“O reason not the need! Our basest beggars
Are in the poorest thing superfluous.
Allow not nature more than nature needs,
Man’s life is as cheap as beast’s.” (Lear, II iv)
If there is any one area of American life that best expresses the adage “poverty in the midst of prosperity,” it must be housing. Even as thousands upon thousands of homes now stand empty, vast swathes of speculative suburban developments along the highways and hills of California turned into ghost towns, homelessness has increased. In Washington D.C, the number of homeless families has increased in the last year by 15%, with similar figures being reported in New York City and other metropolitan centers. Even when the sub-prime boom was spreading home-ownership wide and far and actually beginning to make headway against the unequal distribution of housing in America, in 2006, 8.8 million households were paying more than half their income in rent (I was probably one of them). Major systemic problems (the lack of affordable housing and workforce housing near where people work, the need to in-fill versus sprawl, racial and class discrimination) were not being addressed, even when the market was flush.
It isn’t flush now. If ever there was a need for proof that “spatial mismatch” and “credit discrimination” exist, we can find it in the fact that at a time when thousands of houses are empty rotting shells, that people who want and need housing are being turned away by banks who have suddenly become paragons of fiscal rectitude.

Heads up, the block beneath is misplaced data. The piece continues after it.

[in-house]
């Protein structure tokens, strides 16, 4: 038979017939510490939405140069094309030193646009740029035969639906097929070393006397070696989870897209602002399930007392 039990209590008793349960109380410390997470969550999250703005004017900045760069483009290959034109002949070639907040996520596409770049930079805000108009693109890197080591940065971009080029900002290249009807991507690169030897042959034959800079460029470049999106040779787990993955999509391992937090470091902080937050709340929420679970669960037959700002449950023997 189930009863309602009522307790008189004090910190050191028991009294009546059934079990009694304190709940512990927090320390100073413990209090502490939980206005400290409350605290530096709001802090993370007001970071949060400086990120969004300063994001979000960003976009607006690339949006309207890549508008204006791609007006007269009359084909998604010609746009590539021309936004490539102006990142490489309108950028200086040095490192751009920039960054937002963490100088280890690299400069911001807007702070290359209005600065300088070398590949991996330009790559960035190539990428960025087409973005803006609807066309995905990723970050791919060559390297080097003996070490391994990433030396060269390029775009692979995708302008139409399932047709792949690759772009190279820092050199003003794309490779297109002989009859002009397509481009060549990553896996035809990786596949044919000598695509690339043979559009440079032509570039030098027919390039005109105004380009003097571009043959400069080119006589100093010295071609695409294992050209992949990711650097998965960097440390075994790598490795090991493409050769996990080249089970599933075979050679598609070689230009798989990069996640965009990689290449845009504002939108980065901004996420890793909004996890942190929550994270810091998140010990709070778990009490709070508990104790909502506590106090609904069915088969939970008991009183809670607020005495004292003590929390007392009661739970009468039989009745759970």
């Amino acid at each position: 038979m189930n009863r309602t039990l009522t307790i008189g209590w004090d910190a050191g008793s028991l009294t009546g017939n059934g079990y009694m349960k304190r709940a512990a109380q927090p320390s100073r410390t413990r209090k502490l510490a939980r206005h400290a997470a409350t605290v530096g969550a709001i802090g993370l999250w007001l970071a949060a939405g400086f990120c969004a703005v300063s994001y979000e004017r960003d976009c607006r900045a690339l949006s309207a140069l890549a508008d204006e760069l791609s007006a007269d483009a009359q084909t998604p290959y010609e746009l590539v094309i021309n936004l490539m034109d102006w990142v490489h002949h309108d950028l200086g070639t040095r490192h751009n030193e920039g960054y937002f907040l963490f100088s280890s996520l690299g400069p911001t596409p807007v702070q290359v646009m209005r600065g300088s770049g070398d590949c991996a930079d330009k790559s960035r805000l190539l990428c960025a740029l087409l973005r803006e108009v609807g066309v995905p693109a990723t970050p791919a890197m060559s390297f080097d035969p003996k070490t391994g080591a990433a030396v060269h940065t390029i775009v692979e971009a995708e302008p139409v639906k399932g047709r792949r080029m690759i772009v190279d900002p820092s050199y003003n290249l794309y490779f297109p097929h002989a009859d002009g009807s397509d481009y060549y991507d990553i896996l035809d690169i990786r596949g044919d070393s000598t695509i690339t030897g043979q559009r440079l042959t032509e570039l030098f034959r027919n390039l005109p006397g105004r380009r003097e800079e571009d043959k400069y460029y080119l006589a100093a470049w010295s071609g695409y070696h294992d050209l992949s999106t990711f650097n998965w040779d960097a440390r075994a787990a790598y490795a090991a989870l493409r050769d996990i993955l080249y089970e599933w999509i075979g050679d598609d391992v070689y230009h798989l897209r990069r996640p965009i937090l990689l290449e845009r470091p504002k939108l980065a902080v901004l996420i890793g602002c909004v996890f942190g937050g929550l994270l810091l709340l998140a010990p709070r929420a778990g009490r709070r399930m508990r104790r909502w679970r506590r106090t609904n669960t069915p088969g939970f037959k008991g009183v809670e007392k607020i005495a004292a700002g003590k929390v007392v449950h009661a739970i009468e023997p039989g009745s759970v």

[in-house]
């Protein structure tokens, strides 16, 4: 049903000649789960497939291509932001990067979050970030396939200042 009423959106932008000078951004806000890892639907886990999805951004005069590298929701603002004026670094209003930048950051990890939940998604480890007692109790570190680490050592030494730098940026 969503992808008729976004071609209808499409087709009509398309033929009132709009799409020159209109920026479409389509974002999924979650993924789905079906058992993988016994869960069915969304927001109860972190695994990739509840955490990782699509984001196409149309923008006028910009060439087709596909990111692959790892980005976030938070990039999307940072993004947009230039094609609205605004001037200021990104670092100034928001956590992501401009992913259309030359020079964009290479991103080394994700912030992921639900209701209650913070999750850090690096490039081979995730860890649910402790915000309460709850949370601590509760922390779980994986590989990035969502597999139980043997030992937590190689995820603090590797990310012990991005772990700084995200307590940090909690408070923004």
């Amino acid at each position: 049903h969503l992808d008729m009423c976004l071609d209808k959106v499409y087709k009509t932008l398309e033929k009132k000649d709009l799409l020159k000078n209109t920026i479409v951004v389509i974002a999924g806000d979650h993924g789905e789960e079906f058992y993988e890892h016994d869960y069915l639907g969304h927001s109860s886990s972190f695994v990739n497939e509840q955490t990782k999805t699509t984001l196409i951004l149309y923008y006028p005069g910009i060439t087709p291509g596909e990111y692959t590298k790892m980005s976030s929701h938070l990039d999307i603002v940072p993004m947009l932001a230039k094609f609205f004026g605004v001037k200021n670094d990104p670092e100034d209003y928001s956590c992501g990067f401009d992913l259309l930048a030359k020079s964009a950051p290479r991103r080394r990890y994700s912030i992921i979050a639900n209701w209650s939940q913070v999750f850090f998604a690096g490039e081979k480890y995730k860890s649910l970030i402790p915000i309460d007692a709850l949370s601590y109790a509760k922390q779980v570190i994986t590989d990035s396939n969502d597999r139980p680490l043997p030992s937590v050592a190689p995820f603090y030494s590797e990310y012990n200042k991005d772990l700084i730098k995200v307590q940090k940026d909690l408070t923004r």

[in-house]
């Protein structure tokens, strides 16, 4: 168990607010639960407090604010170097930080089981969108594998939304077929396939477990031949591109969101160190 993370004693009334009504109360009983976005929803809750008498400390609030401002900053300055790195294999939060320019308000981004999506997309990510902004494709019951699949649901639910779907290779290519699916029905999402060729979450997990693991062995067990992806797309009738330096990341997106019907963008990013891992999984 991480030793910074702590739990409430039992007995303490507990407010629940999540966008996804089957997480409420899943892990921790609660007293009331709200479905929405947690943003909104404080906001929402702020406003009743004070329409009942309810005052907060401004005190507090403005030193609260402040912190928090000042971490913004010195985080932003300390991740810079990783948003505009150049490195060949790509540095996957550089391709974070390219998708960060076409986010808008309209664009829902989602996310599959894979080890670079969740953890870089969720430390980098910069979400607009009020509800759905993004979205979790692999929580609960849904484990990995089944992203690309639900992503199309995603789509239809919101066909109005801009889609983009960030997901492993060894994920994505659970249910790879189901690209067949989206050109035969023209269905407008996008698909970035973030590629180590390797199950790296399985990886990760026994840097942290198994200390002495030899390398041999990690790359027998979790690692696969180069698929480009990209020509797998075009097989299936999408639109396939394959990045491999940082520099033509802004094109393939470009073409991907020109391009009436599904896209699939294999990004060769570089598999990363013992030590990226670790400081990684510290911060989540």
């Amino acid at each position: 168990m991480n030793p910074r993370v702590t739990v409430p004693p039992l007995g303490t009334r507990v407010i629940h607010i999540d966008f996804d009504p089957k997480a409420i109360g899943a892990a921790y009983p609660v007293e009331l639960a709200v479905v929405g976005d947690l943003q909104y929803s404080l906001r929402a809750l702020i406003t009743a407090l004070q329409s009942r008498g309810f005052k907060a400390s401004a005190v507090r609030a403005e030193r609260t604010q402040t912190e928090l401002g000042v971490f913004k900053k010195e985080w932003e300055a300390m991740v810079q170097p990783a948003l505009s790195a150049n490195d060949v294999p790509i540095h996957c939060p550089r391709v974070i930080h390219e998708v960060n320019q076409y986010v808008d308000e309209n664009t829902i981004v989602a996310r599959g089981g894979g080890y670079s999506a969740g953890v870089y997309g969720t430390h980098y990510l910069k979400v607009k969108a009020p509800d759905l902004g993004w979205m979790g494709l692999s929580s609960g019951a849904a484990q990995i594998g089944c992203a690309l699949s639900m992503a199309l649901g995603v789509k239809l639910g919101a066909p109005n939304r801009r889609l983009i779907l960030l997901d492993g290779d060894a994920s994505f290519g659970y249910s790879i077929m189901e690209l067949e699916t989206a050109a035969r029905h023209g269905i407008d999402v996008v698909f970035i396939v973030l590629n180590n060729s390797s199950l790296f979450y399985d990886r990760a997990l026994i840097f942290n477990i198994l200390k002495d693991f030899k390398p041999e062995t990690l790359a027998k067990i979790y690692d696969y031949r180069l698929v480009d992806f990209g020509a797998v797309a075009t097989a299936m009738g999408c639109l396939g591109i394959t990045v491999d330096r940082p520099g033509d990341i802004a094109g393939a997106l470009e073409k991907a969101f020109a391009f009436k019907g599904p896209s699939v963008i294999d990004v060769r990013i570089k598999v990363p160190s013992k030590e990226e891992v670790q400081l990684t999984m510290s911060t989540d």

At the same time, the national unemployment rate currently stands at 9.4%. Within the construction industry, unemployment stands at 21%. Within California, the situation is even worse, with an overall unemployment rate of 11.5%, and a construction industry that’s down 150,000 jobs from last year. While I fully expect that the stimulative effect of the American Recovery and Reinvestment Act of 2009 will begin to ameliorate this situation within the next six months, I personally was calling for an even larger jobs bill at the time.
I think we can tackle both problems at the same time.
Public employment programs – like the Works Progress Administration (WPA)- have a special affinity for has been called “light construction.” In its eight year existence, the WPA built nearly 40,000 public buildings, and rehabilitated or improved another 80,000, despite the fact that most WPA workers actually did road construction. Those 120,000 buildings included 6,000 new schools, 2,170 school expansions, and 31,000 school modernizations, 322 new or improved hospitals, and 6,400 public office buildings. Even if you divide it up yearly, it still comes out to 15,000 buildings a year, done with only a fraction of its 3.5 million strong workforce. In my own research, I have found that the one thing that the WPA wasn’t able to do, that administrators and experts within the WPA like Emerson Ross, Jacob Baker, Alan Johnstone, Nels Anderson and a handful of other almost completely forgotten New Dealers wanted to do, was build housing.
As you can see in the above memo written by Jacob Baker, the plan to expand the New Deal’s employment program to 3-6 million men (far bigger than the WPA eventually managed), also went hand in hand with an attempt to deal with the chronic market failure to provide affordable housing in the city core. This insight, the drive to kill two birds with one stone, is one that we should follow today.